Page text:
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High End 2017: Munich’s massive systems and what they can mean

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When music hits you, you feel no pain. Zellaton.

I felt small.

I’m six-foot-two-inches tall, but making your way around The High End Show at the colossal MOC in Munich can be a humbling experience in spatial ratios. While some system set ups were of the manageable living-room size, many were of the gargantuan variety that would require dedicated listening rooms, and a most tolerant family, spouse or partner to accommodate: the Silbatone room would require a separate home.

 

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Just a few horns… Silbatone magic.

The throaty roar that these altars to high fidelity were constantly being summoned to release rumbled, and reverberated throughout the building from hall to hall like thunder, and had show attendees lined up 10-deep in some rooms to experience this aural thrill that 99% of us can only hear at shows like High End.

This got me thinking about conversations with some audiophiles I’ve spoken with, or heard from who are openly condemning, or questioning the veracity of large, megabuck systems as being “removed from reality.” I for one absolutely respect, and endorse this pursuit for large-scale playback, and a cost-no-object approach to research & development of ultimate hifi reproduction. I liken it to science, and medical developments: without pure research there is no growth or fundamental progress. Think about areas like loudspeaker enclosures, amplification circuit-pathway optimization, driver materials, tonearm design, resistor construction, DAC architecture – these are some of the foundations to what all the music being played in the world is predicated upon, without it things would get quiet very quickly for many of us.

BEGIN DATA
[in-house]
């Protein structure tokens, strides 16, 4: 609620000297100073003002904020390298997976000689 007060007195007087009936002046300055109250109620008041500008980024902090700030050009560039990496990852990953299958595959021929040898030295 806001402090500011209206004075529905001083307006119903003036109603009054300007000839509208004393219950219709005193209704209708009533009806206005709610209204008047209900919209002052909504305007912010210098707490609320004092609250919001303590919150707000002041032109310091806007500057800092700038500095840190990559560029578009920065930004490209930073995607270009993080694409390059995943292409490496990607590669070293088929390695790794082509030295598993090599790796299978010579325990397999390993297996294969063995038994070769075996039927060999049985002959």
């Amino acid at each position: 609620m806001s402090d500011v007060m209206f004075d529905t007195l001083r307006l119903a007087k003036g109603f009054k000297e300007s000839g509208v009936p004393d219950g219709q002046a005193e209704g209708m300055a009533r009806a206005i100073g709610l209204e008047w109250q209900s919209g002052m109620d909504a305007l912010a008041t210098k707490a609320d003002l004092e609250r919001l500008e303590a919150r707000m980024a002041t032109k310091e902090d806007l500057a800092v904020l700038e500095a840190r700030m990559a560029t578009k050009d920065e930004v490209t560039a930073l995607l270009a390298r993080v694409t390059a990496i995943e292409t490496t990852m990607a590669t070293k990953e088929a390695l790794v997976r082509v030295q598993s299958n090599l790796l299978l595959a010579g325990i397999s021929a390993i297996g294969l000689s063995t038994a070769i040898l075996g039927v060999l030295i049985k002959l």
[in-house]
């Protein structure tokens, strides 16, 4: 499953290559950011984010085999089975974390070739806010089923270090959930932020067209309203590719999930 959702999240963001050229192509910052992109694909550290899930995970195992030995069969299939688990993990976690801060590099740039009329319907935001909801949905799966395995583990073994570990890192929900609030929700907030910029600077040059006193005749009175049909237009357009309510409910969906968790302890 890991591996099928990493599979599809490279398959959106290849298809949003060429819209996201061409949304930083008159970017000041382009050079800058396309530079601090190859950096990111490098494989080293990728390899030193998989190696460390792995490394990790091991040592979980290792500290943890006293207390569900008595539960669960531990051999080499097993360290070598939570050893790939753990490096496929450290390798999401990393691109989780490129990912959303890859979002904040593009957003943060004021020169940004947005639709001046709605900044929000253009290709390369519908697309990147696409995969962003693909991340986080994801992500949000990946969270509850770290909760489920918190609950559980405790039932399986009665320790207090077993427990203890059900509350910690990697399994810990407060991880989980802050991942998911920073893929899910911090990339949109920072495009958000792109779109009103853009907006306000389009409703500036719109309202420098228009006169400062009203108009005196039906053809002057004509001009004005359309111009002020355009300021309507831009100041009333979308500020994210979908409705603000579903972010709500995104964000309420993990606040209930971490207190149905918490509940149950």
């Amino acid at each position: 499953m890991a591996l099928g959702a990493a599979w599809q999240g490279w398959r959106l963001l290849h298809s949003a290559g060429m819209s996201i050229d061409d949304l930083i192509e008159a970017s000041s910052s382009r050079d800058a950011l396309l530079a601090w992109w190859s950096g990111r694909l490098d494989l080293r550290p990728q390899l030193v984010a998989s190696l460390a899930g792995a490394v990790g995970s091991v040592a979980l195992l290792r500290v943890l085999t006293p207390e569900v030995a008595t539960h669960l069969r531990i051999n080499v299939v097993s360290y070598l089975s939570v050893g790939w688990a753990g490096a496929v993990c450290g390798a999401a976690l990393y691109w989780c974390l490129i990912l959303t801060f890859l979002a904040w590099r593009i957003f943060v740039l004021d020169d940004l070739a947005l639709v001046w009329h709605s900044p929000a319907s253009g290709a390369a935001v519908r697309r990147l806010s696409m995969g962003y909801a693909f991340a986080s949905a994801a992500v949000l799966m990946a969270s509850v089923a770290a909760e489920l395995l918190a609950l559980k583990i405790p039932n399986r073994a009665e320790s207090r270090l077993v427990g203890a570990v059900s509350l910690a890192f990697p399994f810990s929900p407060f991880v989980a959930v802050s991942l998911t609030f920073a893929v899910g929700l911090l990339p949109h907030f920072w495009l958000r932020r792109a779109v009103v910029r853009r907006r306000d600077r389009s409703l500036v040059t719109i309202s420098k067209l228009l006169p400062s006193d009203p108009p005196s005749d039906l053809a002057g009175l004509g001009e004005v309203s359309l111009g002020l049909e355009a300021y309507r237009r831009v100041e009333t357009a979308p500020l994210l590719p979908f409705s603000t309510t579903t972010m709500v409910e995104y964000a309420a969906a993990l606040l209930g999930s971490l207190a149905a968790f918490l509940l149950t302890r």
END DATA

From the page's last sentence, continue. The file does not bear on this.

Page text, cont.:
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Tidal La Assoluta with all-new Ferios monoblocs.

To do this research, to build, develop, and implement new technology, or optimize, and update old technology takes money, usually lots of it, and if you want to pursue the ultimate in sound – or anything for that matter, be it automobiles, watches, art, wine, etc. – it takes deep pockets, and a passion to acquire the best. “But what about the rest of us?” I’ve been asked, those whose pockets may not be five zeroes deep? There are more affordable systems than ever in reach to audiophiles, or music-loving consumers, but that shouldn’t make anyone dismiss the high end or vilify it in my opinion.

Without these ubër sound systems that shake the foundations of high fidelity with their audacious watt production, stygian bass, python-thick cabling, ostentatious polished gold chassis, 20-layer deep gloss wood finishes, and mirrored-chrome fascias I firmly believe there would be far fewer mid-priced or budget products that sound as great as they do. It’s the trickle-down theory to me. And while I don’t think it works at all in economics, I think it’s the basis for true growth in high fidelity, and not just recycled designs with a few shiny bits tacked on.